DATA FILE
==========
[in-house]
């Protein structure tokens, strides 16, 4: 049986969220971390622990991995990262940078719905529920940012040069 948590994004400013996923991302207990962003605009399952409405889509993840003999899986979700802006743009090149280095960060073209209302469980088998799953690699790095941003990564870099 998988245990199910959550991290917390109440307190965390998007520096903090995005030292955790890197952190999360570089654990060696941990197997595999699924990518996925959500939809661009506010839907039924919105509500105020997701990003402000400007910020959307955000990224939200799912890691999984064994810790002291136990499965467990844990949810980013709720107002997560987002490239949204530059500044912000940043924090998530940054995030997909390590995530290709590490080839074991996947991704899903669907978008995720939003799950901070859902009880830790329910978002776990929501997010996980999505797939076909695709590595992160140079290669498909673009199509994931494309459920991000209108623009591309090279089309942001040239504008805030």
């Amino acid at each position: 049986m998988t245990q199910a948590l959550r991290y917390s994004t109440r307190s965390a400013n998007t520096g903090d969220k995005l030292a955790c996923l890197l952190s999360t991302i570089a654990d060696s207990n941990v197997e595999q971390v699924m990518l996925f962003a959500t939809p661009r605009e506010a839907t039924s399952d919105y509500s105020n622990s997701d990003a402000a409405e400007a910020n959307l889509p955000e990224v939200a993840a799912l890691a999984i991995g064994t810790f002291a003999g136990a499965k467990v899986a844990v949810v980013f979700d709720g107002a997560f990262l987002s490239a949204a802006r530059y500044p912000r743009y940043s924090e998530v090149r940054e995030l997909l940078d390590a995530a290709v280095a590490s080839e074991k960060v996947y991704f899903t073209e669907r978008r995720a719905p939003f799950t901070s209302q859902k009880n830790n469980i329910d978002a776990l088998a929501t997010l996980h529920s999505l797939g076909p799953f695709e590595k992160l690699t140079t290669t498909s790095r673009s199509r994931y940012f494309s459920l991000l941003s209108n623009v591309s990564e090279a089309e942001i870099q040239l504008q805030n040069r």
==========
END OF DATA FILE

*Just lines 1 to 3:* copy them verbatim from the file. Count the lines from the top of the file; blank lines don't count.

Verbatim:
[in-house]
């Protein structure tokens, strides 16, 4: 049986969220971390622990991995990262940078719905529920940012040069 948590994004400013996923991302207990962003605009399952409405889509993840003999899986979700802006743009090149280095960060073209209302469980088998799953690699790095941003990564870099 998988245990199910959550991290917390109440307190965390998007520096903090995005030292955790890197952190999360570089654990060696941990197997595999699924990518996925959500939809661009506010839907039924919105509500105020997701990003402000400007910020959307955000990224939200799912890691999984064994810790002291136990499965467990844990949810980013709720107002997560987002490239949204530059500044912000940043924090998530940054995030997909390590995530290709590490080839074991996947991704899903669907978008995720939003799950901070859902009880830790329910978002776990929501997010996980999505797939076909695709590595992160140079290669498909673009199509994931494309459920991000209108623009591309090279089309942001040239504008805030």
């Amino acid at each position: 049986m998988t245990q199910a948590l959550r991290y917390s994004t109440r307190s965390a400013n998007t520096g903090d969220k995005l030292a955790c996923l890197l952190s999360t991302i570089a654990d060696s207990n941990v197997e595999q971390v699924m990518l996925f962003a959500t939809p661009r605009e506010a839907t039924s399952d919105y509500s105020n622990s997701d990003a402000a409405e400007a910020n959307l889509p955000e990224v939200a993840a799912l890691a999984i991995g064994t810790f002291a003999g136990a499965k467990v899986a844990v949810v980013f979700d709720g107002a997560f990262l987002s490239a949204a802006r530059y500044p912000r743009y940043s924090e998530v090149r940054e995030l997909l940078d390590a995530a290709v280095a590490s080839e074991k960060v996947y991704f899903t073209e669907r978008r995720a719905p939003f799950t901070s209302q859902k009880n830790n469980i329910d978002a776990l088998a929501t997010l996980h529920s999505l797939g076909p799953f695709e590595k992160l690699t140079t290669t498909s790095r673009s199509r994931y940012f494309s459920l991000l941003s209108n623009v591309s990564e090279a089309e942001i870099q040239l504008q805030n040069r």